What is the proper way to set up a Collar?

Discussion in 'Options' started by crgarcia, Oct 5, 2009.

  1. You first determine how much you think the market will go up, sell the corresponding Call, then see how close a put you get for the money you got?

    Or you first measure your risk tolerance, buy the put, and sell a Call option worth the same?

    Any other tips fro improving Collars?
  2. The best collar is the one you never have. When the market stops going up, close the position.

    OTOH, if you insist on collaring, figure out the various R/R each position and select the one that you're most comfortable with. Keep in mind that a collar is equiv to a vertical so you collar at a later date. Spread from the outset.
  3. MTE


    There's no proper or inproper way of setting up collars. It depends on your preference and the current option pricing.
  4. Hester


    Collars are a nice conservative strategy. They cap your upside but limit your downside, all for free! I would say to put a collar on when you want to own a stock but are worried about a future negative catalyst that could hammar the stock. Collars are better than puts at times because they are free or less expensive, and don't get devalued by time decay. I would not put a collar on an explosive stock, such as a volitle high beta stock like aig, because if the stock goes on a run you will miss out on a ton of gains.

    You can put on a collar anytime you want, really it just depends on your preference. A lot of collars are hedges, not speculation. They are there to pretect gains. If you own a stock and it makes a huge run over several months, you may want to sell to protect gains but you don't want to pick a top. You think the stock may have further to go, but are unsure. Instead of buying a put to lock in gains, which is costly and has time decay, you can implement a cost free collar.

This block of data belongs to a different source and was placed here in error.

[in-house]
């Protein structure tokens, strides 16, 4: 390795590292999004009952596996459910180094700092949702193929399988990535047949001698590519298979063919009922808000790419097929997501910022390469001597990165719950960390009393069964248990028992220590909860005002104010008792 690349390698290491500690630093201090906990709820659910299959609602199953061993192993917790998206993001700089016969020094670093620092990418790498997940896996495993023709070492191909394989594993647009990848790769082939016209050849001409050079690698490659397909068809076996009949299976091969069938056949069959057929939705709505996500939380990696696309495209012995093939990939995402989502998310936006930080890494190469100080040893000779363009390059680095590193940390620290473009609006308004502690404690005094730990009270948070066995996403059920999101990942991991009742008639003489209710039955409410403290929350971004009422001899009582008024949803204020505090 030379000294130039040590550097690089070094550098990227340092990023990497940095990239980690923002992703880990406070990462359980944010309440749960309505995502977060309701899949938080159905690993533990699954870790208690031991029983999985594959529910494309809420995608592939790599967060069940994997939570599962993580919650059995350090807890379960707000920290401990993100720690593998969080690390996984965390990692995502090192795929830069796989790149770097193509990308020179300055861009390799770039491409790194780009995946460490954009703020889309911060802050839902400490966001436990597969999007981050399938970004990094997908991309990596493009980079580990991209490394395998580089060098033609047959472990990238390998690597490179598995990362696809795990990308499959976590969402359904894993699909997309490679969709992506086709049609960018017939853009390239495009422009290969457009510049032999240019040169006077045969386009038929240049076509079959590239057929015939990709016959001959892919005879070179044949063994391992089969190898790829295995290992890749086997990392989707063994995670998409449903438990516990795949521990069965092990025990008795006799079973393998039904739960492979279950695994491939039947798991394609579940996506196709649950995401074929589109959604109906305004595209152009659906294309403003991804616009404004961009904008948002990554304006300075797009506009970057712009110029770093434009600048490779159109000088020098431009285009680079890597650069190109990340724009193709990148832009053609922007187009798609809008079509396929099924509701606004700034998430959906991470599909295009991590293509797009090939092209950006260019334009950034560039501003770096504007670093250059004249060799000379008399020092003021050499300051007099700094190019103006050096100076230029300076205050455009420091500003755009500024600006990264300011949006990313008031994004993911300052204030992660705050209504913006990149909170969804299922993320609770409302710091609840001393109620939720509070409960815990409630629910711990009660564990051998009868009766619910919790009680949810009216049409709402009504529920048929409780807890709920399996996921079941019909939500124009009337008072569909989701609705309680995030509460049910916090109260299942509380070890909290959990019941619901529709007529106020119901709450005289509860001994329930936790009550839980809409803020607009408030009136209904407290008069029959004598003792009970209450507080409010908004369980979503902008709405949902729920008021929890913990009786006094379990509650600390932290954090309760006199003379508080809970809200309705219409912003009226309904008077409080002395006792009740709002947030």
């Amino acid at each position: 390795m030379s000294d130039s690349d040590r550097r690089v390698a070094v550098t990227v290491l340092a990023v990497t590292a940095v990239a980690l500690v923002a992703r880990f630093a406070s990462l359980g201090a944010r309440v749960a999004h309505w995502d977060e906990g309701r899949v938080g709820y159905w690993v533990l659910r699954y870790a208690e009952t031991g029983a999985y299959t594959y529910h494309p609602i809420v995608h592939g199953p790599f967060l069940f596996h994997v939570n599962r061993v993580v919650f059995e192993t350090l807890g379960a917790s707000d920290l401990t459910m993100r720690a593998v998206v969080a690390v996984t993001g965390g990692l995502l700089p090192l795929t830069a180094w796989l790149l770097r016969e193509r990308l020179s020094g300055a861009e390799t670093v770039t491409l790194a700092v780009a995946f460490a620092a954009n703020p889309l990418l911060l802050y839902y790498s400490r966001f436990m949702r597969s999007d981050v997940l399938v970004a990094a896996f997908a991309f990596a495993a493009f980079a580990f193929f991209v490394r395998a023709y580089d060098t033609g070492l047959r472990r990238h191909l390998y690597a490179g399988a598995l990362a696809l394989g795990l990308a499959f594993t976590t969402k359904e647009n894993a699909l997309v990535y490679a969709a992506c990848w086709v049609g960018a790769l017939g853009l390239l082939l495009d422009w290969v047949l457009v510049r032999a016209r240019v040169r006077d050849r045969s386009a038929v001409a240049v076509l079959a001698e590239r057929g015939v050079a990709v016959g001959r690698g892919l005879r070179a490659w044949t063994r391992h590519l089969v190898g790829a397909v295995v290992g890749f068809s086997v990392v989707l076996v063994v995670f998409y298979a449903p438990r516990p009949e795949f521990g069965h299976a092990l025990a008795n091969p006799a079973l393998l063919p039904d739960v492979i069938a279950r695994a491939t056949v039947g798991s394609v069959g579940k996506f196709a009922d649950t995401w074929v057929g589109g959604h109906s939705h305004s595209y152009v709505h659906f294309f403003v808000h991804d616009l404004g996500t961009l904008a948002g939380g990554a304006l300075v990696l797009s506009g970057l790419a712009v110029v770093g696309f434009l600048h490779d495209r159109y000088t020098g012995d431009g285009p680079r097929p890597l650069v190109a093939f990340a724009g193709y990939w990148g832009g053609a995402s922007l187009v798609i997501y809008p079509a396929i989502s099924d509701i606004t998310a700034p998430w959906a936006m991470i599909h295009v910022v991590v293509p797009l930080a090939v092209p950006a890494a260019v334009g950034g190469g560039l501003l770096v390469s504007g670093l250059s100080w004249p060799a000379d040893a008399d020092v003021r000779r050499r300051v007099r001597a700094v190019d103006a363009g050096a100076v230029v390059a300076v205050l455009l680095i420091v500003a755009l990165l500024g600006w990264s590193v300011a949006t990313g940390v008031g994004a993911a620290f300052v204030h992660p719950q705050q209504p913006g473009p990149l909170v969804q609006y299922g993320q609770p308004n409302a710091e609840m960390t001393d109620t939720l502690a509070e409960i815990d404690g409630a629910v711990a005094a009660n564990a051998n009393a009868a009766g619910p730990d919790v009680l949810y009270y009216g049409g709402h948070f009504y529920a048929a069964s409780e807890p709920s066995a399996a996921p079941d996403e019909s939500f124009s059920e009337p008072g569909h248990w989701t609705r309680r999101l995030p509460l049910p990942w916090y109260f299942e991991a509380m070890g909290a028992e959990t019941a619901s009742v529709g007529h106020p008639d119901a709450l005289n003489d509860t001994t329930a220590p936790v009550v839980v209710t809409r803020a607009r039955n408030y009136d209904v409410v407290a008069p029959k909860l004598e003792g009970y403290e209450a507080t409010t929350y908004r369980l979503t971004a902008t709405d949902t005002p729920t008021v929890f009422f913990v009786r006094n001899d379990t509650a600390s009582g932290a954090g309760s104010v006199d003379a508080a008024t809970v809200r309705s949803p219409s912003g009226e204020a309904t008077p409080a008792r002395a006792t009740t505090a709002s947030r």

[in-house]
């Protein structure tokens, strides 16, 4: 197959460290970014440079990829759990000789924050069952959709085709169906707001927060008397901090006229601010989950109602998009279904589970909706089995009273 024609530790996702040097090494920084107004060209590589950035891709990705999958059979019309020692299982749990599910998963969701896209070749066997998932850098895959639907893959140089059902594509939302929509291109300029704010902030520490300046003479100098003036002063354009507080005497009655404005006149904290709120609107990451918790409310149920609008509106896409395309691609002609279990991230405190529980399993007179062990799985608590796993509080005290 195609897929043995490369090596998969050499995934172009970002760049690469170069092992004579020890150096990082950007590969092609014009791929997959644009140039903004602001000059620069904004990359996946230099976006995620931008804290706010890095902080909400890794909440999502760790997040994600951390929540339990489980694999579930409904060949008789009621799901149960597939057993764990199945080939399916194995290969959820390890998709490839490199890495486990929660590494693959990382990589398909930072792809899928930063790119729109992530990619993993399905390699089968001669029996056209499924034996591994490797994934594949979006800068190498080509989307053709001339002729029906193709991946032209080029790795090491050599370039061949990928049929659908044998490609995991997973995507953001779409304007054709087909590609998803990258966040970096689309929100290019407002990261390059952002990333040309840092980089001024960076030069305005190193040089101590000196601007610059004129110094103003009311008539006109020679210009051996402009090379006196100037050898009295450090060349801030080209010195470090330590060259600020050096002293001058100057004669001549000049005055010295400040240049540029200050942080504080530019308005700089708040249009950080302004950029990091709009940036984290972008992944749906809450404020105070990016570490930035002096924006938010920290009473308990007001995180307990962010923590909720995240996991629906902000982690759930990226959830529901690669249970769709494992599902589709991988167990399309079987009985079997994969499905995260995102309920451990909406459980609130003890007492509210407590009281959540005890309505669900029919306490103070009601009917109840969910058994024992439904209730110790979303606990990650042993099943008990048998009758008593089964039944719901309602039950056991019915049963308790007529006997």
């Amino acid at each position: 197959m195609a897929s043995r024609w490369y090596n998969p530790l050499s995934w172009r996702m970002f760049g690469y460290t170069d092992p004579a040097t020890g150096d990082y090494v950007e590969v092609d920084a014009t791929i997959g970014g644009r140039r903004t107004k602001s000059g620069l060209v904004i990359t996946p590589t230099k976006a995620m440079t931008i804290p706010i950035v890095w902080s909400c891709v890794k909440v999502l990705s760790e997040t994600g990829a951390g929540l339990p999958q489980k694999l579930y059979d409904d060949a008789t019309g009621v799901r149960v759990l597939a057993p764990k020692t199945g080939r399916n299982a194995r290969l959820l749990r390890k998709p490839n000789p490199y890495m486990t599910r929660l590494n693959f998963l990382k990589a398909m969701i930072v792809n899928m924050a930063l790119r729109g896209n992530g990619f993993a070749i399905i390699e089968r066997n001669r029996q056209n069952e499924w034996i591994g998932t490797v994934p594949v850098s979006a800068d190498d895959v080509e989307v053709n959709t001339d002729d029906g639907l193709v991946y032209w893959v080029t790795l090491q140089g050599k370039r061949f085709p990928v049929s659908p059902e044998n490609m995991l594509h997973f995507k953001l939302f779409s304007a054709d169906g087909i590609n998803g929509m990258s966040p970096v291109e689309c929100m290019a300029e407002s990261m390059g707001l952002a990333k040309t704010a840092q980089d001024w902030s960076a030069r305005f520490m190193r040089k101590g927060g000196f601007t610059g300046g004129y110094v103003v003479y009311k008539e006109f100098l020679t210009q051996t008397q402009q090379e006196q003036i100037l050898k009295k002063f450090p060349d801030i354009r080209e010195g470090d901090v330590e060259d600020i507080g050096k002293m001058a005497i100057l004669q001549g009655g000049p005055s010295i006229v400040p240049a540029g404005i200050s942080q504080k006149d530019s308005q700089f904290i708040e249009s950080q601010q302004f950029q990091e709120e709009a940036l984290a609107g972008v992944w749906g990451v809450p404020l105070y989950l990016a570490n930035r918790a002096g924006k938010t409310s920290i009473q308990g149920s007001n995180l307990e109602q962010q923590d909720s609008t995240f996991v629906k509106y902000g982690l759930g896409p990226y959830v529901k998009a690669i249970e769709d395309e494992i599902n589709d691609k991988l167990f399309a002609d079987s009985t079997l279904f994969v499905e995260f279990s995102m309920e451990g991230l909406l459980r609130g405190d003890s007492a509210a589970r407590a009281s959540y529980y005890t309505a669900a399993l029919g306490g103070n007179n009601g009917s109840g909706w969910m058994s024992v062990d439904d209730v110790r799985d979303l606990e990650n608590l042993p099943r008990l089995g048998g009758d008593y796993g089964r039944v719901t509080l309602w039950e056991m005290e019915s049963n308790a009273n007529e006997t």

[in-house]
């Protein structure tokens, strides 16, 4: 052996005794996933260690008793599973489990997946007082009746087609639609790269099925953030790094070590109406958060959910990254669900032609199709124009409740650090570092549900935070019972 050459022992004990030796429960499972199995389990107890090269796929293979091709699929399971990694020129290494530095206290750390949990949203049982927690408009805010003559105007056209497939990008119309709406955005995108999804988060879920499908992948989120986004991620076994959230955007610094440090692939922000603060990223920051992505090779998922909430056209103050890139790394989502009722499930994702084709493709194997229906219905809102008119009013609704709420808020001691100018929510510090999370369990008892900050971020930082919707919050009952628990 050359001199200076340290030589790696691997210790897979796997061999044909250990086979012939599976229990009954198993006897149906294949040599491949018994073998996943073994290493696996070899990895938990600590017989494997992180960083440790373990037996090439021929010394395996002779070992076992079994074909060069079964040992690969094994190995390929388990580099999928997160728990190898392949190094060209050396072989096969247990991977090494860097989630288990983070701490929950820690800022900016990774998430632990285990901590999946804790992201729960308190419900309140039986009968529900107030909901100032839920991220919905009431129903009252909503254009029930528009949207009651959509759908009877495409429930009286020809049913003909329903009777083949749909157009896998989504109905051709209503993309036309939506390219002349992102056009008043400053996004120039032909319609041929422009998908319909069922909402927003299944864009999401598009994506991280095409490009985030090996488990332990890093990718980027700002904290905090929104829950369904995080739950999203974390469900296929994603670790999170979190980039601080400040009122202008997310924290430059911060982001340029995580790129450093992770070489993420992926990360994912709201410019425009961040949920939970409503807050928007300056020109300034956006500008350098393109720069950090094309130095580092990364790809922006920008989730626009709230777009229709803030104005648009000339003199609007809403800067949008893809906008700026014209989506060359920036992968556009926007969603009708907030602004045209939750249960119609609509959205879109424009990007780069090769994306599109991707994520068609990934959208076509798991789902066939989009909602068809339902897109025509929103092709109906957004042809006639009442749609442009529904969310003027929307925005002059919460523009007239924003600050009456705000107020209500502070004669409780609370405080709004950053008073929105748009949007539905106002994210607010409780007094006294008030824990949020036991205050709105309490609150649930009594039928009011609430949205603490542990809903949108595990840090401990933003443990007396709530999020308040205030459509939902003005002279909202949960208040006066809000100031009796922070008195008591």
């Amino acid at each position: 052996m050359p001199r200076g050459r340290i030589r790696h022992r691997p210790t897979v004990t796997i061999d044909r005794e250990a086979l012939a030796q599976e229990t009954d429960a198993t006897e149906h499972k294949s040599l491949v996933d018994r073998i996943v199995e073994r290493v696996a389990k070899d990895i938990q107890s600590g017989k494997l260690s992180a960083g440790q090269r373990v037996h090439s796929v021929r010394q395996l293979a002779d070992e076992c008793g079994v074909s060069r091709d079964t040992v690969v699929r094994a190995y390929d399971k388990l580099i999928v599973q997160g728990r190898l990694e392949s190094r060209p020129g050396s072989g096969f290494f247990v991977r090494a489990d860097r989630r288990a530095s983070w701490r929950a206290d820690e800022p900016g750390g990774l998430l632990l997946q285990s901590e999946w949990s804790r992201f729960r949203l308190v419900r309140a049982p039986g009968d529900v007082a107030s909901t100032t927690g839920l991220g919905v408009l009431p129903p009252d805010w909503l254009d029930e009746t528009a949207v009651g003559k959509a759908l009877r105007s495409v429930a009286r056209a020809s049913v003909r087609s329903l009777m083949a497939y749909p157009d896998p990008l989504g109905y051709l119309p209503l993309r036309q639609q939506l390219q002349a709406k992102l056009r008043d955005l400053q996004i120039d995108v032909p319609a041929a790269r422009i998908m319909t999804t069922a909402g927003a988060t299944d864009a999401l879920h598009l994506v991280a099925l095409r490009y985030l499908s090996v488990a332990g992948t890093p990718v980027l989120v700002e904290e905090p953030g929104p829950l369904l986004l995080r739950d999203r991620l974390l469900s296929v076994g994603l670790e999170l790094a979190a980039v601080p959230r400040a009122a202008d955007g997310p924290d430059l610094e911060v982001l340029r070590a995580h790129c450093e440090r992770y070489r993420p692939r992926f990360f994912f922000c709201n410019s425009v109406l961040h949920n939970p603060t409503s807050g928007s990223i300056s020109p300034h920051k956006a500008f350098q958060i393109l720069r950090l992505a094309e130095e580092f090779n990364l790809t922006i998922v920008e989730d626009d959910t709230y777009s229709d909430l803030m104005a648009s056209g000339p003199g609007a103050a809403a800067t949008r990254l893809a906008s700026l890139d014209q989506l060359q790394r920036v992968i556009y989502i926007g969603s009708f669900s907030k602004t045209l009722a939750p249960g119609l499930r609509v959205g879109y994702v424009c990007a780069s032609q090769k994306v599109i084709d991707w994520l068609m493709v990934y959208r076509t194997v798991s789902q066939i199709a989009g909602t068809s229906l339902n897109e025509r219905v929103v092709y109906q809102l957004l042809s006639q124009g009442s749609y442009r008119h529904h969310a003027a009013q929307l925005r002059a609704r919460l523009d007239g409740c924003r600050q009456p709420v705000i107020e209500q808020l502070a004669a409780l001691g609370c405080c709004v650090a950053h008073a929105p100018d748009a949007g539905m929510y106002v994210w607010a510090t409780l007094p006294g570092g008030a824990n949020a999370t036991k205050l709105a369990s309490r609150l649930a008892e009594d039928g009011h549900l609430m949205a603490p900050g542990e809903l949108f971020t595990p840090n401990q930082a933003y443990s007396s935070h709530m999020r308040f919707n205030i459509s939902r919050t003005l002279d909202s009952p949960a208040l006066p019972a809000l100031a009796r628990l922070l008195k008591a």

Investors use this option strategy a lot. It is really more of a stock play then an option play, because if the collar is cost-free then you don't have to worry about the greeks a whole lot.
  5. Tom1am


    Maybe sell the collar for a credit, so if the stock just bounces around you make some money.

    A. If your bullish hold the stock
    b. if your bearish, sell or short the stock
    c. if you are uncertain, do a collar until you get to A or B
    If you are just a conservative guy/gal, just take a smaller position in the stock.

  6. Tom1am


    Now I understand options.. Thanks!:p
  7. What if something unexpected happens (like 9/11) and you don't have enough time to close your position (sell) fast enough?

    What if the market actually opens sharply lower?
  8. Hester


  9. Why do a collar in the first place? Why not do a debit call spread? It's synthetically the same and requires a hell of a lot less cash up front?

  10. MTE


    Exactly, unless you already own the stock.
    #10     Oct 7, 2009